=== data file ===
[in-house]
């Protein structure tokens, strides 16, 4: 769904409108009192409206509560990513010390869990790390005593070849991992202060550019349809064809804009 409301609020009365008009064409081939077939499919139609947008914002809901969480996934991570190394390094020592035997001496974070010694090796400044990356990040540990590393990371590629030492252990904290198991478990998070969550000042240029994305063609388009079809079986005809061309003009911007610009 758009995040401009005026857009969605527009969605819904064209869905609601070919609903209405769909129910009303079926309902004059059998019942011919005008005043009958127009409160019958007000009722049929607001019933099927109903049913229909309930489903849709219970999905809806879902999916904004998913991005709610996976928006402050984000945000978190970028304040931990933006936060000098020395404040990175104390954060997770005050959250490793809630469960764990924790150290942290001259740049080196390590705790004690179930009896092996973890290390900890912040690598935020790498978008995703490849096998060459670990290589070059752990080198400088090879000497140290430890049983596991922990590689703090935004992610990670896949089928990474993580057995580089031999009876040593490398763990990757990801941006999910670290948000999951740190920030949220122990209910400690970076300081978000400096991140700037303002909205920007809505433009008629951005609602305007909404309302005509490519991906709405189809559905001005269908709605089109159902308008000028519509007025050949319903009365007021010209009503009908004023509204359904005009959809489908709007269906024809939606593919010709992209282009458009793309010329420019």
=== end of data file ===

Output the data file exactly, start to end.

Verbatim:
[in-house]
């Protein structure tokens, strides 16, 4: 769904409108009192409206509560990513010390869990790390005593070849991992202060550019349809064809804009 409301609020009365008009064409081939077939499919139609947008914002809901969480996934991570190394390094020592035997001496974070010694090796400044990356990040540990590393990371590629030492252990904290198991478990998070969550000042240029994305063609388009079809079986005809061309003009911007610009 758009995040401009005026857009969605527009969605819904064209869905609601070919609903209405769909129910009303079926309902004059059998019942011919005008005043009958127009409160019958007000009722049929607001019933099927109903049913229909309930489903849709219970999905809806879902999916904004998913991005709610996976928006402050984000945000978190970028304040931990933006936060000098020395404040990175104390954060997770005050959250490793809630469960764990924790150290942290001259740049080196390590705790004690179930009896092996973890290390900890912040690598935020790498978008995703490849096998060459670990290589070059752990080198400088090879000497140290430890049983596991922990590689703090935004992610990670896949089928990474993580057995580089031999009876040593490398763990990757990801941006999910670290948000999951740190920030949220122990209910400690970076300081978000400096991140700037303002909205920007809505433009008629951005609602305007909404309302005509490519991906709405189809559905001005269908709605089109159902308008000028519509007025050949319903009365007021010209009503009908004023509204359904005009959809489908709007269906024809939606593919010709992209282009458009793309010329420019």